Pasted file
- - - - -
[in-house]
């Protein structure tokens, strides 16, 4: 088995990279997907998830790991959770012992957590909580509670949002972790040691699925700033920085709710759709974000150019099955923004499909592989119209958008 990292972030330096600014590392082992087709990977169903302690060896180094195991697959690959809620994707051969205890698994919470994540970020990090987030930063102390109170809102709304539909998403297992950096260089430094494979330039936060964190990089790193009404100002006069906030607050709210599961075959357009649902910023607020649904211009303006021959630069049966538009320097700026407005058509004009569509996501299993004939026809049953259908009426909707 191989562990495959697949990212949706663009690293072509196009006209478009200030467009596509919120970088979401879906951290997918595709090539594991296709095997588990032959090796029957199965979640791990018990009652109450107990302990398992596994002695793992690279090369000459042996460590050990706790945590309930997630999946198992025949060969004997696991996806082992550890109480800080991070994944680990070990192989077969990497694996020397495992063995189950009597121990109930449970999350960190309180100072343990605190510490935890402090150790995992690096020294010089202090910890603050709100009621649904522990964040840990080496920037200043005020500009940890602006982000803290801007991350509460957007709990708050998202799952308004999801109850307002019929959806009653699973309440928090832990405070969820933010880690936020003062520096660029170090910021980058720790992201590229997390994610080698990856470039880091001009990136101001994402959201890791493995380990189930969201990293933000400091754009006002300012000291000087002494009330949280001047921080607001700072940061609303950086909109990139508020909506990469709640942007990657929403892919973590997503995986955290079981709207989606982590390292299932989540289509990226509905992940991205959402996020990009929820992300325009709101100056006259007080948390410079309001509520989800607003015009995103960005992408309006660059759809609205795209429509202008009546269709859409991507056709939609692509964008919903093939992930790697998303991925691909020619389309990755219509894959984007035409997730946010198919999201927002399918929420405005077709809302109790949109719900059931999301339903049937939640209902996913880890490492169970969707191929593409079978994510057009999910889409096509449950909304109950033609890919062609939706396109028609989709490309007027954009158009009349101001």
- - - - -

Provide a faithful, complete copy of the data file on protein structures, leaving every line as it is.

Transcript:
[in-house]
């Protein structure tokens, strides 16, 4: 088995990279997907998830790991959770012992957590909580509670949002972790040691699925700033920085709710759709974000150019099955923004499909592989119209958008 990292972030330096600014590392082992087709990977169903302690060896180094195991697959690959809620994707051969205890698994919470994540970020990090987030930063102390109170809102709304539909998403297992950096260089430094494979330039936060964190990089790193009404100002006069906030607050709210599961075959357009649902910023607020649904211009303006021959630069049966538009320097700026407005058509004009569509996501299993004939026809049953259908009426909707 191989562990495959697949990212949706663009690293072509196009006209478009200030467009596509919120970088979401879906951290997918595709090539594991296709095997588990032959090796029957199965979640791990018990009652109450107990302990398992596994002695793992690279090369000459042996460590050990706790945590309930997630999946198992025949060969004997696991996806082992550890109480800080991070994944680990070990192989077969990497694996020397495992063995189950009597121990109930449970999350960190309180100072343990605190510490935890402090150790995992690096020294010089202090910890603050709100009621649904522990964040840990080496920037200043005020500009940890602006982000803290801007991350509460957007709990708050998202799952308004999801109850307002019929959806009653699973309440928090832990405070969820933010880690936020003062520096660029170090910021980058720790992201590229997390994610080698990856470039880091001009990136101001994402959201890791493995380990189930969201990293933000400091754009006002300012000291000087002494009330949280001047921080607001700072940061609303950086909109990139508020909506990469709640942007990657929403892919973590997503995986955290079981709207989606982590390292299932989540289509990226509905992940991205959402996020990009929820992300325009709101100056006259007080948390410079309001509520989800607003015009995103960005992408309006660059759809609205795209429509202008009546269709859409991507056709939609692509964008919903093939992930790697998303991925691909020619389309990755219509894959984007035409997730946010198919999201927002399918929420405005077709809302109790949109719900059931999301339903049937939640209902996913880890490492169970969707191929593409079978994510057009999910889409096509449950909304109950033609890919062609939706396109028609989709490309007027954009158009009349101001």